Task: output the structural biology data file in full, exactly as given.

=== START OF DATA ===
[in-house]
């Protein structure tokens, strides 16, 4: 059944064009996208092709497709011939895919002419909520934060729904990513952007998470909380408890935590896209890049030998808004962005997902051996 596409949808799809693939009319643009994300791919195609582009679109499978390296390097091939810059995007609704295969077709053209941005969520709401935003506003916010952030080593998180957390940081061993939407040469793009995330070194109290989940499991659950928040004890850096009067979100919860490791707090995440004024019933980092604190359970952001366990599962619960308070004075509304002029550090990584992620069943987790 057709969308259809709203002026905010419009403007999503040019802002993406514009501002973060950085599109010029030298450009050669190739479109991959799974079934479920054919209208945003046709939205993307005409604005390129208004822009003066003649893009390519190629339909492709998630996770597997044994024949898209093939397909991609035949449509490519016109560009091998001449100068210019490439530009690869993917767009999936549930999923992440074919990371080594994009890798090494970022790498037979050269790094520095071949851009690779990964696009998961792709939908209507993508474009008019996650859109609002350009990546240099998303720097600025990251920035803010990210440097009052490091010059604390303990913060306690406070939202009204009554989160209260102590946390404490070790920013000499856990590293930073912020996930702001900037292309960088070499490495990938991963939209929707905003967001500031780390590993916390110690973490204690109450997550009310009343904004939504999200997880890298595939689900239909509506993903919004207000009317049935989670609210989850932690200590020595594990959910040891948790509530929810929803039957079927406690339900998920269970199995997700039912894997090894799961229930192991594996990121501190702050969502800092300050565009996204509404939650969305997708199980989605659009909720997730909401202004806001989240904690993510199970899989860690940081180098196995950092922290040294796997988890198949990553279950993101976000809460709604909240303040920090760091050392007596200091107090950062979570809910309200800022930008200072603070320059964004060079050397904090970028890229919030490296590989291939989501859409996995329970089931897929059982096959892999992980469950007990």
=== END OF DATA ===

[in-house]
């Protein structure tokens, strides 16, 4: 059944064009996208092709497709011939895919002419909520934060729904990513952007998470909380408890935590896209890049030998808004962005997902051996 596409949808799809693939009319643009994300791919195609582009679109499978390296390097091939810059995007609704295969077709053209941005969520709401935003506003916010952030080593998180957390940081061993939407040469793009995330070194109290989940499991659950928040004890850096009067979100919860490791707090995440004024019933980092604190359970952001366990599962619960308070004075509304002029550090990584992620069943987790 057709969308259809709203002026905010419009403007999503040019802002993406514009501002973060950085599109010029030298450009050669190739479109991959799974079934479920054919209208945003046709939205993307005409604005390129208004822009003066003649893009390519190629339909492709998630996770597997044994024949898209093939397909991609035949449509490519016109560009091998001449100068210019490439530009690869993917767009999936549930999923992440074919990371080594994009890798090494970022790498037979050269790094520095071949851009690779990964696009998961792709939908209507993508474009008019996650859109609002350009990546240099998303720097600025990251920035803010990210440097009052490091010059604390303990913060306690406070939202009204009554989160209260102590946390404490070790920013000499856990590293930073912020996930702001900037292309960088070499490495990938991963939209929707905003967001500031780390590993916390110690973490204690109450997550009310009343904004939504999200997880890298595939689900239909509506993903919004207000009317049935989670609210989850932690200590020595594990959910040891948790509530929810929803039957079927406690339900998920269970199995997700039912894997090894799961229930192991594996990121501190702050969502800092300050565009996204509404939650969305997708199980989605659009909720997730909401202004806001989240904690993510199970899989860690940081180098196995950092922290040294796997988890198949990553279950993101976000809460709604909240303040920090760091050392007596200091107090950062979570809910309200800022930008200072603070320059964004060079050397904090970028890229919030490296590989291939989501859409996995329970089931897929059982096959892999992980469950007990």